Q: Explain Semester Online and whether it is a definite plan for the University.

Kersh: Semester Online has evolved and continues to evolve, so any snapshot in time is going to be ambiguous. The idea here is to get a consortium of highly ranked (colleges and universities). Each will offer no more than three — or perhaps as few as one — online courses but not in a MOOC massively open online version but in the size that these institutions are accustomed to offering. …

The general idea is this tightly defined consortium will offer a collective set of courses, the first users of whom will be those university students under very specific circumstances, not students on campus taking a full load at the time but students who are overseas for a semester. In Wake Forest’s case (a student in) one of our language houses who might need a biology course or an art course to stay on track for a degree. A student who has an amazing internship for the summer and is far away and would like to take one of these Semester Online courses during the summer or for that matter has the internship of their dreams and can stay for the fall semester and continue on toward their degree using Semester Online courses.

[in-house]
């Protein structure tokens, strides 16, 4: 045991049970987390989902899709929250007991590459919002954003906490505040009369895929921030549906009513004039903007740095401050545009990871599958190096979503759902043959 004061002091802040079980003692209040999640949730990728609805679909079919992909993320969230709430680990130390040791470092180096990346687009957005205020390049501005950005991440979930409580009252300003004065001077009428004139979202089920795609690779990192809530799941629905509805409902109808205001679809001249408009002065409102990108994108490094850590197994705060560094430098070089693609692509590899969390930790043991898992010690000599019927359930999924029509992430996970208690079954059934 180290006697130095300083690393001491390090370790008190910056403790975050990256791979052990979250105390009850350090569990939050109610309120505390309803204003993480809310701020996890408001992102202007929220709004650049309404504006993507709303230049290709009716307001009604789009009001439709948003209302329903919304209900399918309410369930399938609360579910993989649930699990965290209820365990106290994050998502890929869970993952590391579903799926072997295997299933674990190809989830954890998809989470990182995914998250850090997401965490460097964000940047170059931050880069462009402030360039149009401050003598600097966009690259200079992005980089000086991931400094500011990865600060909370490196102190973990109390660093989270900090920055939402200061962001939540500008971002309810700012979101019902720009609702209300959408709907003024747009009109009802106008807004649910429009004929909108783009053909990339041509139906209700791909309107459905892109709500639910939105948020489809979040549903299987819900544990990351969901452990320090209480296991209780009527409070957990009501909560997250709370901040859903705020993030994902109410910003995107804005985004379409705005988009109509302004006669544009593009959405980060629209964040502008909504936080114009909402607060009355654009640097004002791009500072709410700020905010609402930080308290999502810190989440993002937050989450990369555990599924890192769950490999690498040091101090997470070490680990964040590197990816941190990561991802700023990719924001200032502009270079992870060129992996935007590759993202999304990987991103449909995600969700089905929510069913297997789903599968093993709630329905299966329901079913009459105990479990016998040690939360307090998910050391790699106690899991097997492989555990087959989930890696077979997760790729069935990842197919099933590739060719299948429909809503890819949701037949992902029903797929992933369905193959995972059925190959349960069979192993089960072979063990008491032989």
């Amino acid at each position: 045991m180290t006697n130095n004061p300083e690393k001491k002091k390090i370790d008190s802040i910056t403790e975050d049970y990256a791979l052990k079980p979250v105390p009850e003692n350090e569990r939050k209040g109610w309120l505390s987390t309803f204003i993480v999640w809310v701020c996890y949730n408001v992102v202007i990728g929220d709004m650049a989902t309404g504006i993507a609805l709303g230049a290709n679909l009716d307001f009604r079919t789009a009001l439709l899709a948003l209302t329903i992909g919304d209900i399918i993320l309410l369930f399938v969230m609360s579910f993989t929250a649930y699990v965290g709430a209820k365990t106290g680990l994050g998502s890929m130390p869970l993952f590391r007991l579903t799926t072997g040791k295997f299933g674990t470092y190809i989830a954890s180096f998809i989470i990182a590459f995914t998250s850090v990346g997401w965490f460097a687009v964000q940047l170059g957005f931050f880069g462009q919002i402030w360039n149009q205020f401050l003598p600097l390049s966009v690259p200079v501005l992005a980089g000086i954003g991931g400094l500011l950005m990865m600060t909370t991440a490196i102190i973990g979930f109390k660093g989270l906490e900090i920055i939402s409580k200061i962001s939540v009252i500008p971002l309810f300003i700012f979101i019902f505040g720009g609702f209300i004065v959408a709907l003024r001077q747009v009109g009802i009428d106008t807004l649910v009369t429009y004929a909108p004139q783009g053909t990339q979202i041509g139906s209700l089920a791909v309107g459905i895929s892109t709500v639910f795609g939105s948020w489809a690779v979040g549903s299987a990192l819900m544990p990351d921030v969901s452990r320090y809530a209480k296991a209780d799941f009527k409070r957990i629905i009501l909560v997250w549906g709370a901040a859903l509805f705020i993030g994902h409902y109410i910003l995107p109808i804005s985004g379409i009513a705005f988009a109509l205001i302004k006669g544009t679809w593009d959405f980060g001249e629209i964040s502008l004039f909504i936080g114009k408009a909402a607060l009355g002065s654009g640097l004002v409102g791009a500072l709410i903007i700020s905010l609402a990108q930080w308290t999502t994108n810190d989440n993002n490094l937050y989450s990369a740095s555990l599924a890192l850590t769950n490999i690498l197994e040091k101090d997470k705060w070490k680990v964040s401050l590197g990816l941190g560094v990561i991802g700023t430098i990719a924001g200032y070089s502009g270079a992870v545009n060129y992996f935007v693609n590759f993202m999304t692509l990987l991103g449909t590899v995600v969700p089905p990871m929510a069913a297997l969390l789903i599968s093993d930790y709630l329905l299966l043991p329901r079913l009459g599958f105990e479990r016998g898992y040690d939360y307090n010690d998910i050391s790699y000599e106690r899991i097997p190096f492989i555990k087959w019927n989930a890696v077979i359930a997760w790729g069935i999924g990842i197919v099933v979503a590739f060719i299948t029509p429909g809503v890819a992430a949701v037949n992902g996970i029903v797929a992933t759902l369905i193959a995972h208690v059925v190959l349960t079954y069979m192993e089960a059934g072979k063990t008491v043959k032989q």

Wake would still maintain control if it’s another school’s course or if it’s a Wake online course. Just as when I was a student here, I took a Catholic University course/experience in the British Parliament, for example, and I had an adviser here who looked at what I did and gave me credit for it. We’d still maintain that type of control. …